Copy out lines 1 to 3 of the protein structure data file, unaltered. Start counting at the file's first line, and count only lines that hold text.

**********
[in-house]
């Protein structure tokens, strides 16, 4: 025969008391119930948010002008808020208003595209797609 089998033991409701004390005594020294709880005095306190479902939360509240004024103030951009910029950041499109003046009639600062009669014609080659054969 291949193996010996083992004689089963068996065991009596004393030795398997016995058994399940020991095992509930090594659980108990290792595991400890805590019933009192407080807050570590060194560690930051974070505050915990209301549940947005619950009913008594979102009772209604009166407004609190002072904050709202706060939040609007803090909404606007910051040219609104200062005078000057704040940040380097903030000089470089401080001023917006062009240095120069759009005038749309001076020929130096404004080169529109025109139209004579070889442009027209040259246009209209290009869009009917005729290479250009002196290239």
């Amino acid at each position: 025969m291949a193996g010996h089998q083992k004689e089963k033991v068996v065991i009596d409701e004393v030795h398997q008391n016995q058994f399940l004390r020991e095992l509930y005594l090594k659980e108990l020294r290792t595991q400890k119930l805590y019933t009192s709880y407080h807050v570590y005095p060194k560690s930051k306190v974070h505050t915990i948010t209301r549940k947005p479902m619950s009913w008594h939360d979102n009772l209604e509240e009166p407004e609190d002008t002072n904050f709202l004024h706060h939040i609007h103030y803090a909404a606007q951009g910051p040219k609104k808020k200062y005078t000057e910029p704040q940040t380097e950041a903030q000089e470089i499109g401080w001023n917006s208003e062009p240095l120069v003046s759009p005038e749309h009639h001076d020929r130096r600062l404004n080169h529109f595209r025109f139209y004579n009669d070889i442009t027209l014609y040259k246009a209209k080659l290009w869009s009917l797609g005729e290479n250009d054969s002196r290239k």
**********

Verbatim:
[in-house]
């Protein structure tokens, strides 16, 4: 025969008391119930948010002008808020208003595209797609 089998033991409701004390005594020294709880005095306190479902939360509240004024103030951009910029950041499109003046009639600062009669014609080659054969 291949193996010996083992004689089963068996065991009596004393030795398997016995058994399940020991095992509930090594659980108990290792595991400890805590019933009192407080807050570590060194560690930051974070505050915990209301549940947005619950009913008594979102009772209604009166407004609190002072904050709202706060939040609007803090909404606007910051040219609104200062005078000057704040940040380097903030000089470089401080001023917006062009240095120069759009005038749309001076020929130096404004080169529109025109139209004579070889442009027209040259246009209209290009869009009917005729290479250009002196290239």
């Amino acid at each position: 025969m291949a193996g010996h089998q083992k004689e089963k033991v068996v065991i009596d409701e004393v030795h398997q008391n016995q058994f399940l004390r020991e095992l509930y005594l090594k659980e108990l020294r290792t595991q400890k119930l805590y019933t009192s709880y407080h807050v570590y005095p060194k560690s930051k306190v974070h505050t915990i948010t209301r549940k947005p479902m619950s009913w008594h939360d979102n009772l209604e509240e009166p407004e609190d002008t002072n904050f709202l004024h706060h939040i609007h103030y803090a909404a606007q951009g910051p040219k609104k808020k200062y005078t000057e910029p704040q940040t380097e950041a903030q000089e470089i499109g401080w001023n917006s208003e062009p240095l120069v003046s759009p005038e749309h009639h001076d020929r130096r600062l404004n080169h529109f595209r025109f139209y004579n009669d070889i442009t027209l014609y040259k246009a209209k080659l290009w869009s009917l797609g005729e290479n250009d054969s002196r290239k």